This research was conducted by Indigo Holcombe-James at RMIT University, Australia


This paper sets out how a digital exclusion framework of ‘access, abilities, and affordability’ can be used to understand the needs and deficiencies of cultural institutions. The main areas of digital difficulty for organisations were access to devices like 3D cameras, integration with platforms like YouTube, skills in content production and digital communications, and funding (both short-term and long-term) to build and sustain new equipment and skills. Importantly, the author draws out the ways that access, skills and money are intertwined. They conclude that ‘digital inclusion initiatives aimed at resolving barriers to access (whether to devices or platforms) will likely be unsuccessful unless they also address skills, and how they are resourced’.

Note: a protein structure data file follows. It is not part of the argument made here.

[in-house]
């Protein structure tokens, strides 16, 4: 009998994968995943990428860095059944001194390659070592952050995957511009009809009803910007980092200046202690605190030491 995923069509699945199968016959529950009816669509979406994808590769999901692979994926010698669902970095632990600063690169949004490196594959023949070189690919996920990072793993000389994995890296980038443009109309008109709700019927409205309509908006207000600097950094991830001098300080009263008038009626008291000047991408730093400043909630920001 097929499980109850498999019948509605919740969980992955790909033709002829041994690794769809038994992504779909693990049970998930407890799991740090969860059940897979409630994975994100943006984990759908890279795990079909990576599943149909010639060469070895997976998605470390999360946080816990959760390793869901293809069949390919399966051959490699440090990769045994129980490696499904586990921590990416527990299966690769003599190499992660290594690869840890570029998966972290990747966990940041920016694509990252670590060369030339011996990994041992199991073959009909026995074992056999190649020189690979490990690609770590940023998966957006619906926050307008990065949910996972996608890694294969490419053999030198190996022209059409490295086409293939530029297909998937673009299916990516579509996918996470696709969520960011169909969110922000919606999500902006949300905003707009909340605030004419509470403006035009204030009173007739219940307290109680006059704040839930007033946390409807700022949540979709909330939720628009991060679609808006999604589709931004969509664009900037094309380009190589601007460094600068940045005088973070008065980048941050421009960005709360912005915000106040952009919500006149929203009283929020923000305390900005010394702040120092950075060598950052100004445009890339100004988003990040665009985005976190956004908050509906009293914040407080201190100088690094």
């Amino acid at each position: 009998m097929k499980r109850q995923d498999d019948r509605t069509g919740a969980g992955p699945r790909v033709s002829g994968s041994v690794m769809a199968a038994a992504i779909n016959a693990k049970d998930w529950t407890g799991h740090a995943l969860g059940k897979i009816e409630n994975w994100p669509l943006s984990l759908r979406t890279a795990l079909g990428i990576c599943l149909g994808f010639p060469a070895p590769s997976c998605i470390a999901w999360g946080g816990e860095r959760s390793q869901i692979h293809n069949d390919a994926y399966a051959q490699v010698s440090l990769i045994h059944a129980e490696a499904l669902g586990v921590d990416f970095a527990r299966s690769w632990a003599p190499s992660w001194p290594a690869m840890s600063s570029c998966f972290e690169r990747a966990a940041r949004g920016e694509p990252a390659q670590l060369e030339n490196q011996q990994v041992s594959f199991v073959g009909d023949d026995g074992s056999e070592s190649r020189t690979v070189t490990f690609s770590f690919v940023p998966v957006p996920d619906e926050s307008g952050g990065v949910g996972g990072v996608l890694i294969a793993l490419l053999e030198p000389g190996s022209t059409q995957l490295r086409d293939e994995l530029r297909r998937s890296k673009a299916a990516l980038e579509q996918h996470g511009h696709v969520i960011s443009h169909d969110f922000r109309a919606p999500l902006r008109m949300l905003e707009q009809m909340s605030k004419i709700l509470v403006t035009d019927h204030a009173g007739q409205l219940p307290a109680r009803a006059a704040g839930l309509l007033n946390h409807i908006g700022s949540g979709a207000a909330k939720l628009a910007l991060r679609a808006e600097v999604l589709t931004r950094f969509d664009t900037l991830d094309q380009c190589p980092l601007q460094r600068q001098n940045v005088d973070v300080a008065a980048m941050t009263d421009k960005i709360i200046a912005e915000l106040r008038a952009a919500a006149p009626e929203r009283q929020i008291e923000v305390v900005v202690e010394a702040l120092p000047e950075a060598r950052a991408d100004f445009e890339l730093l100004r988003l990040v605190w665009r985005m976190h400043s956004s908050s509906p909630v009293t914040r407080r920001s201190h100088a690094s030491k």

The research is based on interviews with 73 different cultural institutions in Australia

The work took place during a time of regional lockdowns designed to suppress the COVID-19 pandemic. Interviewees were asked about changes to the use of technology inside their organisation in response to the physical closure of venues. The work of digital teams had been viewed as peripheral or ‘nice to have’, but was fast becoming a core part of the institutions in the study.

Larger organisations had ‘far greater capacity to move online’ than smaller ones

Those organisations who had (or quickly developed) the resources and skills in digital production and communications would sometimes sell those services to others in the sector. Those who had not made investments prior to the 'digital pivot' of the COVID pandemic found it hard to catch up in the worldwide race for digital skills, resources and talent.

Title Digital access, skills, and dollars: Applying a framework to digital exclusion in cultural institutions
Author(s) Holcombe-James, I.
Publication date 2021
Source Cultural Trends, online
Author email